Both tests seem to become very non-linear at their upper ends. Although my dictionaries fail to list the number of entries they contain, an entry count for the Webster's Collegiate and Random House abridged dictionaries indicates that both dictionaries contain about 68,000 entries. That means that my initial score of 194 on the Word Classification Test and 51.4 on the 600-Word Vocabulary Test would correspond to a total vocabulary of about 58,000 dictionary-entries. Expanding my vocabulary by another 10,000 words to all 68,000 dictionary-entries would only have raised those numbers to 198 on the Word Classification Test and to 57.8 on the 600-Word Vocabulary Test (assuming that "quodrat" should really be "quadrat"). The remaining words on both tests are not to be found in an abridged dictionary. Adding another 15,000 words to my internal lexicon from the Random House Unabridged Dictionary would have afforded me a perfect score of 200 on the Word Classification Test and a 58.9 on the 600-Word Test. Only by annexing another 7,500 words culled from my huge, 1930's Merriam-Webster's Second International Unabridged Dictionary could I have gotten all the words on both tests (except for the word "filemot", which is found in, and perhaps only in, the 20-volume Oxford English Dictionary).
      This experiment suggests some interesting implications. Preliminary estimates indicate that I would only have to learn about 22,500 additional words (15,000 + 7,500) to know all the relevant words in the Webster's International Unabridged Dictionary. (By "relevant words", I mean words other than additional names of rocks, birds, animals, and botanical terms. I figure I've learned enough of them already in the American Heritage Abridged Dictionary.) Only then would I be able to get a perfect score (59.9) on the 600-word vocabulary test (assuming that "sandiver" is the correct spelling of "sandever"). Twenty-two thousand, five-hundred words are a lot of extra words to learn, but knowing them all would give you a virtually total command of the English language.
      By contrast, Shakespeare used only 29,066 different words (including proper names) in all his works, of which about 18,000 are root words or lemmas. (However, his vocabulary may have been more exotic than it sounds. There may be many common words like "basin", "wallet", or "tatting" that Shakespeare wouldn't have used.)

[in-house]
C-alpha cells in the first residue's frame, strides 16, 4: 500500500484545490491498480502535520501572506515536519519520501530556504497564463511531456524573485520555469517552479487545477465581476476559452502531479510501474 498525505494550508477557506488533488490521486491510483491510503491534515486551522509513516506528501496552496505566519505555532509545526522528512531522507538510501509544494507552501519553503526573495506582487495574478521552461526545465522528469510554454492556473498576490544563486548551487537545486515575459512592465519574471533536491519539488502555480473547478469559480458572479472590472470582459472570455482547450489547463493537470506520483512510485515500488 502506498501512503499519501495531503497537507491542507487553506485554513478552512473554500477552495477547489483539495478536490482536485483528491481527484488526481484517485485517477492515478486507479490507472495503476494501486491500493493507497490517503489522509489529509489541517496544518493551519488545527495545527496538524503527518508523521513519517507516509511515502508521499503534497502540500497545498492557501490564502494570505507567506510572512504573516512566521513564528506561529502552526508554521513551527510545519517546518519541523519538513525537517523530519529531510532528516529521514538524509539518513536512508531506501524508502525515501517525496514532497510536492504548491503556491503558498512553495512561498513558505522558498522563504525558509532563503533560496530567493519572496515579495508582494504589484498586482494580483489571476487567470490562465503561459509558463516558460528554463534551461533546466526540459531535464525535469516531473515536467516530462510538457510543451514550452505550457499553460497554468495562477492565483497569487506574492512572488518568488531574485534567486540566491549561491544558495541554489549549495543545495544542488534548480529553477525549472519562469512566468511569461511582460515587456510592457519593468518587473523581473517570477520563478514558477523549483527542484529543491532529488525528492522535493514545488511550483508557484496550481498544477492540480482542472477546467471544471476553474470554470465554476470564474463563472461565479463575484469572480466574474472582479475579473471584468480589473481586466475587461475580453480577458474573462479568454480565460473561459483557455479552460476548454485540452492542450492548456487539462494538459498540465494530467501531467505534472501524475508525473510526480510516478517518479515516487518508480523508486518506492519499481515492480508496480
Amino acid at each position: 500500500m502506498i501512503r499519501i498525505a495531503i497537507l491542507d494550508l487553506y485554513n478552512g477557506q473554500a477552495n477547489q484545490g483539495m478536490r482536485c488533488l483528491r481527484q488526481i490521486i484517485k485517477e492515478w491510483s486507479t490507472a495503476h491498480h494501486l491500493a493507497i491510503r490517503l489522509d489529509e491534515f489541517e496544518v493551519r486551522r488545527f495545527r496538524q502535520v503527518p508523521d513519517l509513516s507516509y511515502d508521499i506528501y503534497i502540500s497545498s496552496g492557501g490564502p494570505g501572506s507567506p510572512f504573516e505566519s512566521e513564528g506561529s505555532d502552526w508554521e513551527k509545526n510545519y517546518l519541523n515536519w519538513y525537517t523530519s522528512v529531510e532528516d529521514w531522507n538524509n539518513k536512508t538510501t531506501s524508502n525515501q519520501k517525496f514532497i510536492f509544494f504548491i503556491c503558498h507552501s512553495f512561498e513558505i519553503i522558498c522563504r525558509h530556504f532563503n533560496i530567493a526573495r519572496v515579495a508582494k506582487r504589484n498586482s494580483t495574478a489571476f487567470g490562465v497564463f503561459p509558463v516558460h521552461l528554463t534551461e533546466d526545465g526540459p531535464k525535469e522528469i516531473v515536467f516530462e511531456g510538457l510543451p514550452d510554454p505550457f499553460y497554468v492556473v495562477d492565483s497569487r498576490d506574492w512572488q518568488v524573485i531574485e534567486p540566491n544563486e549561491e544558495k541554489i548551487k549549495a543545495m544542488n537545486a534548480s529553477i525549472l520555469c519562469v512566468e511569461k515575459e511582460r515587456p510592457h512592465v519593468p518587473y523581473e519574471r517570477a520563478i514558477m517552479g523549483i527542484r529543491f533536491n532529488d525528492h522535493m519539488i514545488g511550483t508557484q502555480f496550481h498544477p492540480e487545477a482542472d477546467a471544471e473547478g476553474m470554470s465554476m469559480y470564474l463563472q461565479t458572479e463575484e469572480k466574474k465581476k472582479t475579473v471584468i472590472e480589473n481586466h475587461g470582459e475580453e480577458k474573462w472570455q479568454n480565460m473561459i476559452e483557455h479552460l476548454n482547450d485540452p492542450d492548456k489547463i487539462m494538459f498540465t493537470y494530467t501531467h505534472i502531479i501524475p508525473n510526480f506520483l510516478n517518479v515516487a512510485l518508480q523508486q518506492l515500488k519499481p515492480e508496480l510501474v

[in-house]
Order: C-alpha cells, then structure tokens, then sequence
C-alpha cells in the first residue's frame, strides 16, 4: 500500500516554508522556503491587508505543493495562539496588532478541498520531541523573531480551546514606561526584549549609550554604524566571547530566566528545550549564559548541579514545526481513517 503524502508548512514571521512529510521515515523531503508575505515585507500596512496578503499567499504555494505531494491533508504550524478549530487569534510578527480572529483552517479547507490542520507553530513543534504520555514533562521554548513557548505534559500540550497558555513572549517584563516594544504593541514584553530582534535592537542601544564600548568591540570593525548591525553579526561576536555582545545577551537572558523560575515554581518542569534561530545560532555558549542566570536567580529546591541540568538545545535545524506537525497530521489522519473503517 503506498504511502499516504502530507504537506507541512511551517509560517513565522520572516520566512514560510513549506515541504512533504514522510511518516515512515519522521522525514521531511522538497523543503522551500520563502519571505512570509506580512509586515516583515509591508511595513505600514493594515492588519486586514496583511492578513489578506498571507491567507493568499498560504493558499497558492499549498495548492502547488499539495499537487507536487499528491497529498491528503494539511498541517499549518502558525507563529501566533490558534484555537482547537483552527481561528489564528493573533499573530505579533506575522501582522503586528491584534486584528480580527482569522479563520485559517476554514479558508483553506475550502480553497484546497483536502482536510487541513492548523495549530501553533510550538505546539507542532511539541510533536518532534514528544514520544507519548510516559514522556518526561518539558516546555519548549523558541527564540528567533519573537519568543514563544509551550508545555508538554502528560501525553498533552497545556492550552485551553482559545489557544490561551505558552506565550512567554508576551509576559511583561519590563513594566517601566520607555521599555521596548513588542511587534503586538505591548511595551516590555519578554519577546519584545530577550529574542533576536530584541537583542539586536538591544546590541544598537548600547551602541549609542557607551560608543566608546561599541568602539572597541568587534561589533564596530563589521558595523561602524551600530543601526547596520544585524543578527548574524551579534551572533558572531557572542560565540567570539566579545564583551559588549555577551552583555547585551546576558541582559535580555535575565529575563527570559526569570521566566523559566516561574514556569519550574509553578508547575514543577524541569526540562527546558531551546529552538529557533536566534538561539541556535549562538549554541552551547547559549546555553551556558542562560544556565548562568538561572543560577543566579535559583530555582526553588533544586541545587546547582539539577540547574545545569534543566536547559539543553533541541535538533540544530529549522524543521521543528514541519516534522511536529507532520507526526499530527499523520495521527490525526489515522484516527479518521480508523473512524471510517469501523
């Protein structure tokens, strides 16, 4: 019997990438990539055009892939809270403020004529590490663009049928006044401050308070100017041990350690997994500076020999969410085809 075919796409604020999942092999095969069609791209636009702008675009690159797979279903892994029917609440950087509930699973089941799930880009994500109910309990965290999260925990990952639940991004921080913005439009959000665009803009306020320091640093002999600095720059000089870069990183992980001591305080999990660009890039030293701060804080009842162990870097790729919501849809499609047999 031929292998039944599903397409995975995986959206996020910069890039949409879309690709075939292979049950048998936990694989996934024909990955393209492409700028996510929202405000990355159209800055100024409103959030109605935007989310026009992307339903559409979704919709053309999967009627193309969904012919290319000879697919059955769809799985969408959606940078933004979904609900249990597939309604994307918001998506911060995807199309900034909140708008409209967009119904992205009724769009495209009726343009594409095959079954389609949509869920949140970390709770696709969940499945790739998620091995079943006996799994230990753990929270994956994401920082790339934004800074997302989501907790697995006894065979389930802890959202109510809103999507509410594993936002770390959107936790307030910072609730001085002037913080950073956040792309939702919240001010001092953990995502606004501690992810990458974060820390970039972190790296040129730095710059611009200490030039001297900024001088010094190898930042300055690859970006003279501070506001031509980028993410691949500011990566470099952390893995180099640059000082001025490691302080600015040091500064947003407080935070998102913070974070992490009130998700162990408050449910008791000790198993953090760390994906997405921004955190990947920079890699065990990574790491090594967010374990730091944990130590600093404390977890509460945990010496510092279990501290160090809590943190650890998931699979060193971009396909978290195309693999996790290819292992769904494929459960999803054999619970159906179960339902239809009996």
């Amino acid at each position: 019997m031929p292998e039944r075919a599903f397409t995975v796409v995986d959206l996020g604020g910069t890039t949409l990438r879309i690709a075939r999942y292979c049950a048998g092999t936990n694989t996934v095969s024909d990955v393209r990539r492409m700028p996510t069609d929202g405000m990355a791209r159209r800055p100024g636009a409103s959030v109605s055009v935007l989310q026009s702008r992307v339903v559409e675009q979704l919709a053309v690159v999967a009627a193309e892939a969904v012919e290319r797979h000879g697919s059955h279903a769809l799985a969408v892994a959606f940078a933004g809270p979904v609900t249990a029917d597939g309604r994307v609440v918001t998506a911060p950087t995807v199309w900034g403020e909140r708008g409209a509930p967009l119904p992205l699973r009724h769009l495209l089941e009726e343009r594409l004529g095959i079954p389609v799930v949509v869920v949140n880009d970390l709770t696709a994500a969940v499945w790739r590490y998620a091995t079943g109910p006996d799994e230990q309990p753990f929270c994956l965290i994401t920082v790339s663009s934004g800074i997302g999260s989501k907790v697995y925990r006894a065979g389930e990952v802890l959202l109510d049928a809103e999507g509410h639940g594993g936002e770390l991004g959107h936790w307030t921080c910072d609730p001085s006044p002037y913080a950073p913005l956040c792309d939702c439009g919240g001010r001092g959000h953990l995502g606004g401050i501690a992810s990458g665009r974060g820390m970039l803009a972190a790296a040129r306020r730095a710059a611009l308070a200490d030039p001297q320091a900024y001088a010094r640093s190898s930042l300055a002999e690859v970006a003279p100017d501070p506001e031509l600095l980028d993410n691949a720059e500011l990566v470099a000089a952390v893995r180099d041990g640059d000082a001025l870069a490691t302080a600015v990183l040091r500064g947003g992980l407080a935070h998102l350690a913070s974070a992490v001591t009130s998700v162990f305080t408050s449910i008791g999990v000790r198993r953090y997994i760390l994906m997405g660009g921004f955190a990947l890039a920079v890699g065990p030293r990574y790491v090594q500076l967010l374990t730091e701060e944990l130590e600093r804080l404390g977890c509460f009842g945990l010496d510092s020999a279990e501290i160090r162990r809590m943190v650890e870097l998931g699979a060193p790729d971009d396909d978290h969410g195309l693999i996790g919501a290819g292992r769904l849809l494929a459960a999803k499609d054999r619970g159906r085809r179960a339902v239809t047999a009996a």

I am publishing these "10,100 most-difficult words in an abridged dictionary" on my web page for easy download. These words and their definitions require less than 2 megabytes of disk space and don't take long to download. They are available as a Word 97 file or in html format.

Scaling of Total Vocabulary with IQ
      One of the interesting implications of these musings is that the average man/woman-in-the-street would probably know 25,000 to 35,000 dictionary entries. (Note that the dictionary includes additional words like "here", "go", "schoolteacher", and "Africa" that wouldn't be found on a vocabulary test).
  Opening the dictionary to a set of randomly pre-selected pages and testing subjects with IQ's in the neighborhood of 100 might establish a baseline measure of absolute vocabulary. I think that this is a test that cries out to be conducted. I think it would be important to know how various capabilities, including vocabulary, scale with IQ. It would be very easy to assemble a cohort of individuals, open an abridged dictionary to several selected pages, and count the number of words whose definitions they know. (Unlike a vocabulary test, the dictionary has all the words.) I've speculated that total vocabulary might be roughly proportional to the ratio IQ.
    I have prepared a Word Classification Test Histogram depicting the Word Classification Test scoring frequencies that fall within each five-point interval. I have also estimated a value for the standard-deviation-on-the-right, using the top 100 scores, plus 30 of the older scores below the current top 100. This has necessarily required assuming a value for the mean. Although scores on this test might well be skewed to the right, scores expressed as standard deviations are relatively insensitive to variations in the assumed value for the mean. The reason is that as the assumed mean score decreases, the standard deviation increases, tending to stabilize the sigma-displacement values. Accordingly, I have assumed a mean equal to the median (now = 170). Table I shows these calculations and the resulting value for the standard deviation (~11).
    My personal guesstimate regarding the meanings of these scores would be that Fredrik Berchtold's perfect score of 200 on the Word Classification Test would fall above the 1 in 100,000 level, and considering the non-linearity of the test in relation to its last few questions, could lie above the 1 in 1,000,000 threshold. There is reason to believe that a score of 165 on the Word Classification Test corresponds to a vocabulary at, or somewhat above, the 1 in 1,000 level.